July 15, 2015

    Amnesty International called today on the Bahraini authorities to release political activist Ebrahim Sharif and end his ongoing prosecution on charges brought solely for the peaceful exercise of his right to freedom of expression following a speech he gave last Friday.

    Ebrahim Sharif, former Secretary General of the National Democratic Action Society (Wa’ad), was arrested at 2.30am on 12 July at his home by security officers and remanded in custody for 48 hours for questioning at the Criminal Investigations Directorate of the Ministry of Interior in connection with statements he made in a speech at a public gathering on 10 July.

    On 13 July, the Public Prosecution interrogated Ebrahim Sharif on charges of “incitement to hatred and contempt of the regime” and “incitement to overthrow the regime by force and illegal means”, under Articles 165 and 160 of the Penal Code. He denied all the charges against him. The prosecution ordered his detention for 15 days pending further investigation. 

    July 09, 2015

    The authorities must respect due process and ensure an impartial investigation in the case of 15 people, most of them human rights defenders and student activists, arrested yesterday in the capital Bogotá in connection with last week’s explosions in the city, Amnesty International said today.

    On 2 July, two small explosive devices were detonated in Bogotá leaving several people injured but no fatalities. The authorities attributed the attack to the guerrilla group National Liberation Army (Ejército de Liberación Nacional, ELN).

    In setting off these explosives in the city, with the high risk to civilian life that this entailed, those responsible clearly showed a complete disregard for human life.
    The authorities have a duty to investigate any criminal activity and bring to justice those suspected of criminal responsibility through an independent and impartial process which conforms to international law and standards.

    June 29, 2015

    When Bill C-51, the Anti-terrorism Act 2015, was tabled in Parliament this spring, Canada’s leading human rights organizations called for the Bill to be withdrawn. Amnesty International, the British Columbia Civil Liberties Association, the Canadian Civil Liberties Association, the Canadian Muslim Lawyers Association, the International Civil Liberties Monitoring Group, La Ligue des Droits et Libertés and the National Council of Canadian Muslims have stated from the outset that the serious human rights shortcomings in Bill C-51 are so numerous and inseparably interrelated that the Bill should be withdrawn in its entirety. We believe that any national security law reform should instead, first, be convincingly demonstrated to be necessary and should then proceed only in a manner that is wholly consistent with the Canadian Charter of Rights and Freedoms and the country’s international human rights obligations.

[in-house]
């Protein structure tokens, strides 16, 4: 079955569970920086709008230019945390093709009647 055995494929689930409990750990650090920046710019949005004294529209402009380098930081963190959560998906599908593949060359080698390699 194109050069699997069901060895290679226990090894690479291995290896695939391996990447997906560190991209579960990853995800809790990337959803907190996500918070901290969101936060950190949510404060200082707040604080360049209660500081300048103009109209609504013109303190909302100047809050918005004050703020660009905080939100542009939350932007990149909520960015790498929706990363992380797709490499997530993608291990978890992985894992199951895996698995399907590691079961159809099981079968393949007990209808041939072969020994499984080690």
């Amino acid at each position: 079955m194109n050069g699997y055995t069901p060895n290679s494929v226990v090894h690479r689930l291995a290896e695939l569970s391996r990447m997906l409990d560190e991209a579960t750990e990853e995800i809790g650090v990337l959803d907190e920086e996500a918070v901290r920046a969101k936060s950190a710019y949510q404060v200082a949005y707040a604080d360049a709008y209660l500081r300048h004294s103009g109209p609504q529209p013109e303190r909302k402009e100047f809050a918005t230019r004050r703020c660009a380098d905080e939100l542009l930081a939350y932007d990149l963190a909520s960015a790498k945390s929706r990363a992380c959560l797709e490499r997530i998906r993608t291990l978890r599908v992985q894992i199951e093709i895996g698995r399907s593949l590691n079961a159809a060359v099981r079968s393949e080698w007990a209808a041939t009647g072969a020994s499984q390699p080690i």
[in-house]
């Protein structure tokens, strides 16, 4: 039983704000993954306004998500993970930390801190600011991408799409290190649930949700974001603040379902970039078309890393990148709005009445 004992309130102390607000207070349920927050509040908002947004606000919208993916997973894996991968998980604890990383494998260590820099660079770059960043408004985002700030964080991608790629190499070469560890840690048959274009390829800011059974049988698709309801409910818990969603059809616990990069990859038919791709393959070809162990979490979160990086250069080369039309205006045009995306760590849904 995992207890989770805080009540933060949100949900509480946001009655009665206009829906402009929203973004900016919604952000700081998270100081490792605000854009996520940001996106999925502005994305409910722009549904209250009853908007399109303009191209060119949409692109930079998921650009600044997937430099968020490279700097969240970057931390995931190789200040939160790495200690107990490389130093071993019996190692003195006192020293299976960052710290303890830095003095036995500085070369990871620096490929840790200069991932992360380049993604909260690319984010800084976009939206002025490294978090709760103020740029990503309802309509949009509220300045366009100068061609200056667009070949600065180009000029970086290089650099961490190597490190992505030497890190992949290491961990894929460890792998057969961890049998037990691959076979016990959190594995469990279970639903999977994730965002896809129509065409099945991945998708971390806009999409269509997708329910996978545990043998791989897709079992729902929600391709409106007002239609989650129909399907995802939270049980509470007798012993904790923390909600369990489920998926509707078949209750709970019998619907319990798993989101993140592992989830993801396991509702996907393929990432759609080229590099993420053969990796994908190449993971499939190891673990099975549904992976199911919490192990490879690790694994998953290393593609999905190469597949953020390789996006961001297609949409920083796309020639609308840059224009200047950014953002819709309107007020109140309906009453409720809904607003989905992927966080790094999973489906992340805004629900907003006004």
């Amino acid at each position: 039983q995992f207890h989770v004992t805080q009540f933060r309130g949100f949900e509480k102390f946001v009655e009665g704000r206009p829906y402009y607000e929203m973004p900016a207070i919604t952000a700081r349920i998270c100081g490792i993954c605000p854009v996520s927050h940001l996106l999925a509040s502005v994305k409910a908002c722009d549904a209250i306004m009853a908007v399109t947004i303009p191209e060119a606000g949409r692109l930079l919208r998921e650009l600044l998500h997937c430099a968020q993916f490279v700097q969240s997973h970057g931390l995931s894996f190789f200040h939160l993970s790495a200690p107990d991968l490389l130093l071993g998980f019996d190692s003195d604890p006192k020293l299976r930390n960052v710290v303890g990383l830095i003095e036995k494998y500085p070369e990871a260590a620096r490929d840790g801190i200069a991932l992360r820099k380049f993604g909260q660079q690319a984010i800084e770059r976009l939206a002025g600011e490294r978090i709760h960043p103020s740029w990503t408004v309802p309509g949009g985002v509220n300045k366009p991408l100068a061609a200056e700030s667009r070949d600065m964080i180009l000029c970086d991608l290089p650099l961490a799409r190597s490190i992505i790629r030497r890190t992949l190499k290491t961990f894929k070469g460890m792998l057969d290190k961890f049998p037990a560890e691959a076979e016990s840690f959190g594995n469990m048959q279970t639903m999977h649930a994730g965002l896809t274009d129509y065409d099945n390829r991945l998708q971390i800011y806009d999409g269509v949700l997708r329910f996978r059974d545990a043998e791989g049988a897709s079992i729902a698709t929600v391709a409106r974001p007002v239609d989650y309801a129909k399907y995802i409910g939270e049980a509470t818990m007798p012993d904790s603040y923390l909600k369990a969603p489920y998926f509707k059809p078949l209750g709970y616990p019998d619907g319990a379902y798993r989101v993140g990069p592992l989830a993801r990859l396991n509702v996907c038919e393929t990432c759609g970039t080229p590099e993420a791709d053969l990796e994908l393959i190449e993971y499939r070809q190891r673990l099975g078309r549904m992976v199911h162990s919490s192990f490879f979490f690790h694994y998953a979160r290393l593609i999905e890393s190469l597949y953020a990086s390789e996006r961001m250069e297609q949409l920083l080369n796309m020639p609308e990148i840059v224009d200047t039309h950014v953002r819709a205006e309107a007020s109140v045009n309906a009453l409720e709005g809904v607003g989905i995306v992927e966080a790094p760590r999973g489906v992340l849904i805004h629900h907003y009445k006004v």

June 15, 2015

      Over 200 Rights Groups Urge Respect for Free Expression, Assembly

    (Kinshasa) – Congolese authorities should immediately and unconditionally release two activists who were arrested three months ago, on March 15, 2015, during a pro-democracy youth workshop in the Democratic Republic of Congo, a coalition of 14 international and 220 Congolese rights organizations said today. Fred Bauma and Yves Makwambala were arrested at a workshop organized to launch “Filimbi,” a platform to encourage Congolese youth to peacefully and responsibly perform their civic duties.